Aurilla Myers

Full name

Harriet Aurilla Preston Elder Myers

Presence at Shimer


Presence on Earth



Seminary period alum


Preston Prairie, IL
Boulder, Montana

Aurilla Preston Elder Myers, née Harriet Aurilla Preston, was a student at Shimer College during the early Seminary period, attending in the Normal Department, and also in the early Academy period studying music.

Myers was born on January 6, 1851, in Preston Prairie in Mount Carroll Township, Illinois. After graduating from the Seminary in the 1860s, she taught in local schools in Carroll County; she subsequently moved to Boulder, Montana, where she taught for many decades and married twice. After both of her husbands had died, she moved back to the family home in Preston Prairie and once again attended Shimer, now known as the Frances Shimer Academy of the University of Chicago, receiving her degree in piano at the spring 1904 commencement. She subsequently attended the Northern Illinois Conservatory of Music and Dixon Business College.

Myers died July 5, 1940, and is buried in the Oak Hill Cemetery in Mount Carroll.


  • on
  • detailed biography on Genealogy Trails
    All of Samuel Preston’s daughters graduated from the Mt. Carroll Seminary, although I’m unsure of the date of Rilla’s graduation. In any case, by the time she was 19, and maybe before, Rilla was a school teacher. She appears (as Harriet A. Preston) on the 1870 US Federal Census for Mt. Carroll Township as a 19-year old school teacher, living with her parents and family, as well as her grandmother, Elizabeth Ingram Gunn Preston, who was 77 years old.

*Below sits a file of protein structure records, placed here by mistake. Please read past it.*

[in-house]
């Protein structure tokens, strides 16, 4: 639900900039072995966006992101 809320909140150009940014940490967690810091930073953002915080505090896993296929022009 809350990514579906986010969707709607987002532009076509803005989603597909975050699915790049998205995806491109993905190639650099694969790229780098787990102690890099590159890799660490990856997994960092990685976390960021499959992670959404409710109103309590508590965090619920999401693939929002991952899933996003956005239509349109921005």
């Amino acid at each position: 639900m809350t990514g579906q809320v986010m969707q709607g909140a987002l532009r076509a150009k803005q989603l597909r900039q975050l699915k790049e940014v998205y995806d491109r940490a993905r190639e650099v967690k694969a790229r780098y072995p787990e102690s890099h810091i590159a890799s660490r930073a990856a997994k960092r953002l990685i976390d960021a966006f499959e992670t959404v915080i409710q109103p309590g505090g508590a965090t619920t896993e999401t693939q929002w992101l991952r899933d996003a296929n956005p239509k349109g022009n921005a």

The first time I ever heard of my mother’s Aunt Rilla was in a discussion my mother and father were having about “those books of Rilla’s and why they should probably just be burned.” I must have been about 9 years old and when I asked why I was told it was because they were books on the occult and fortune telling and one particularly bad one titled “Was Abraham Lincoln A Spiritualist?” (And indeed he was, and he, or more likely Mary Todd Lincoln, invited people to the White House who could make pianos rise up off the floor on their own).
    But of course Mother never threw anything away and certainly not books. So thanks to the discussion I’d read them all by the time I was 15. Great reading. I might not have noticed them for years otherwise.

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